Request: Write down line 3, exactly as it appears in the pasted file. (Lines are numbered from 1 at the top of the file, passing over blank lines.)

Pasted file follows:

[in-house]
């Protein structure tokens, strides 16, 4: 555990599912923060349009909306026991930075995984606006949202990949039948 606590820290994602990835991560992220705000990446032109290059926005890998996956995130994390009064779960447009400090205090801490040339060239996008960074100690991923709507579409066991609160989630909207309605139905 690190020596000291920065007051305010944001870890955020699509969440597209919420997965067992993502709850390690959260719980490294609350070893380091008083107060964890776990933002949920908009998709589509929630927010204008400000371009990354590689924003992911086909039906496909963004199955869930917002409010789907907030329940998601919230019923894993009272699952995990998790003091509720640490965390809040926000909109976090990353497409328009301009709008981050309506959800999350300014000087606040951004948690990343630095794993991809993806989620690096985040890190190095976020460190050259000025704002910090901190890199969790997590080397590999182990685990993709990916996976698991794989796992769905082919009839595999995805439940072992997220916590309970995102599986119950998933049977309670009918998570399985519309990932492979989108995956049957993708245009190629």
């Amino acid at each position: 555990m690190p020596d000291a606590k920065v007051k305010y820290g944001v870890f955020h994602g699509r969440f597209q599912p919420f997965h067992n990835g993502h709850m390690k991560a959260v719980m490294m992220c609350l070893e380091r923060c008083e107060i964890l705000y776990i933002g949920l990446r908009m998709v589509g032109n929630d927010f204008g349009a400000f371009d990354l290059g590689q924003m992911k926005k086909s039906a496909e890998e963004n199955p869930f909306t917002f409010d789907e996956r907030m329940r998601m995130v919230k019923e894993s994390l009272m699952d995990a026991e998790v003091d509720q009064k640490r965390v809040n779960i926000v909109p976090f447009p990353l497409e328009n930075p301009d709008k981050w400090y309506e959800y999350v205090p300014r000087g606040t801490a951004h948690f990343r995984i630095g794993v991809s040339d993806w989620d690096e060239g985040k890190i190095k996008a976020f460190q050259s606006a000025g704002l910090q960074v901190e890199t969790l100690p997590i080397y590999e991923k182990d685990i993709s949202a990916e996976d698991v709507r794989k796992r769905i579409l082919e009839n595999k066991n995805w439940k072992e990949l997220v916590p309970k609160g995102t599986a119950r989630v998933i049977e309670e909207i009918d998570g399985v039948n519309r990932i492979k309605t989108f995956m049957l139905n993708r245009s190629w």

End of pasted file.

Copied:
């Amino acid at each position: 555990m690190p020596d000291a606590k920065v007051k305010y820290g944001v870890f955020h994602g699509r969440f597209q599912p919420f997965h067992n990835g993502h709850m390690k991560a959260v719980m490294m992220c609350l070893e380091r923060c008083e107060i964890l705000y776990i933002g949920l990446r908009m998709v589509g032109n929630d927010f204008g349009a400000f371009d990354l290059g590689q924003m992911k926005k086909s039906a496909e890998e963004n199955p869930f909306t917002f409010d789907e996956r907030m329940r998601m995130v919230k019923e894993s994390l009272m699952d995990a026991e998790v003091d509720q009064k640490r965390v809040n779960i926000v909109p976090f447009p990353l497409e328009n930075p301009d709008k981050w400090y309506e959800y999350v205090p300014r000087g606040t801490a951004h948690f990343r995984i630095g794993v991809s040339d993806w989620d690096e060239g985040k890190i190095k996008a976020f460190q050259s606006a000025g704002l910090q960074v901190e890199t969790l100690p997590i080397y590999e991923k182990d685990i993709s949202a990916e996976d698991v709507r794989k796992r769905i579409l082919e009839n595999k066991n995805w439940k072992e990949l997220v916590p309970k609160g995102t599986a119950r989630v998933i049977e309670e909207i009918d998570g399985v039948n519309r990932i492979k309605t989108f995956m049957l139905n993708r245009s190629w």